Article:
I'll still go after what I want.

What's your advice to someone else living with Rheumatoid Arthritis?

Do your research and be your own advocate. If you're struggling, reach out for help. It may seem like you are alone, but there are so many people out there who understand what it is like to live with RA.

Be your own advocate.

Is there anything else we should know?

RA has made the path to parenthood significantly more difficult for me than it otherwise would have been.

When I first started considering becoming a mom, there was very little positive or uplifting information available to encourage me. I was desperate just to hear from another woman with RA that she had succeeded and survived, but at the time there weren't really any blogs or social media to help connect me. I don't think I've ever felt so alone in my whole life.

Now that I have been down that path myself – and dealt with issues of intimacy, conception, pregnancy, breastfeeding, and motherhood while living with RA – it has become a goal of mine to spread awareness and help other women know that they aren't alone, and that the dream of motherhood is possible despite chronic illness!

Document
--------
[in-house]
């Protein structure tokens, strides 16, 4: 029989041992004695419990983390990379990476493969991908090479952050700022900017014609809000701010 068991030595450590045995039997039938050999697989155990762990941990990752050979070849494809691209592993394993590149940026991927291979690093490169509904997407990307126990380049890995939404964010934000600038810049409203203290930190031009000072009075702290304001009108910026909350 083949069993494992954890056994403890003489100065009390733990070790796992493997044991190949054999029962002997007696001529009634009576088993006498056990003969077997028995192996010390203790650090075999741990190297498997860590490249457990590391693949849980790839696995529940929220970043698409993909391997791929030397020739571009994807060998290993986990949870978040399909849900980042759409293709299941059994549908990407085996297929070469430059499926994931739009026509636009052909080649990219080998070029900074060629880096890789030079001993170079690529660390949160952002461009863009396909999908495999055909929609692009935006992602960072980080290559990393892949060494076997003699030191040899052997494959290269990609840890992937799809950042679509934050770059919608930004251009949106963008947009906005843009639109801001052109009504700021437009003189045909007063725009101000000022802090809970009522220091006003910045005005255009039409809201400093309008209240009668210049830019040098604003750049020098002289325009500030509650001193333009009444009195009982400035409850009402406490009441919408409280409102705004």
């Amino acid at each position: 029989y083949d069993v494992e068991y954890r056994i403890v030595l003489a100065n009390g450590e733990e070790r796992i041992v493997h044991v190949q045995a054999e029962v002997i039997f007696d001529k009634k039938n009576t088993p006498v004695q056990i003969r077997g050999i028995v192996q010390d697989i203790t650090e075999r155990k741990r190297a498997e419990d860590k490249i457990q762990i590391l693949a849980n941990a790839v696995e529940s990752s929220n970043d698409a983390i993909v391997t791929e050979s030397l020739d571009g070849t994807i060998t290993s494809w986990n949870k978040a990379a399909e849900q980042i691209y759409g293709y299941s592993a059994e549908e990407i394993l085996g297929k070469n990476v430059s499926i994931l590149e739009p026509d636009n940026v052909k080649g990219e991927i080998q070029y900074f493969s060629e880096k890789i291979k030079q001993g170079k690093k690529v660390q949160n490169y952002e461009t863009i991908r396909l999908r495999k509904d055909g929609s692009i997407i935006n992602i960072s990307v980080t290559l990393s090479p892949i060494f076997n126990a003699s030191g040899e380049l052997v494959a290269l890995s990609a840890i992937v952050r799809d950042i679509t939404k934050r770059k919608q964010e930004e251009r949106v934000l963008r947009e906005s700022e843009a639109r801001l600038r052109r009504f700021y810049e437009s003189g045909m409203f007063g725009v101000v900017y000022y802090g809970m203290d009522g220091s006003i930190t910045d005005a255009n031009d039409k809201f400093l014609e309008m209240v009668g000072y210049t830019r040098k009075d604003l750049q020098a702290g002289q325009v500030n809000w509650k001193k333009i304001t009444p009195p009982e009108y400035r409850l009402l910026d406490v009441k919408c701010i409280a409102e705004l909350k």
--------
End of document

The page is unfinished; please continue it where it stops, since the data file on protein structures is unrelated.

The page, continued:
About Mariah Leach

My Story: Mariah Leach

Mariah is a writer and healthcare advocate who lives in Colorado with her husband and two young sons. She works to empower patients and raise awareness about arthritis and other chronic illnesses.

Since her diagnosis, Mariah has shared her story on her award-winning blog, From This Point. Forward. After learning firsthand the challenges of facing pregnancy and motherhood with RA, Mariah has become particularly passionate about supporting women with chronic illnesses who are or want to become mothers through her Facebook group Mamas Facing Forward.

She also writes for several health website and serves on Arthritis Foundation committees. Her family has raised over $45,000 for arthritis research since 2010.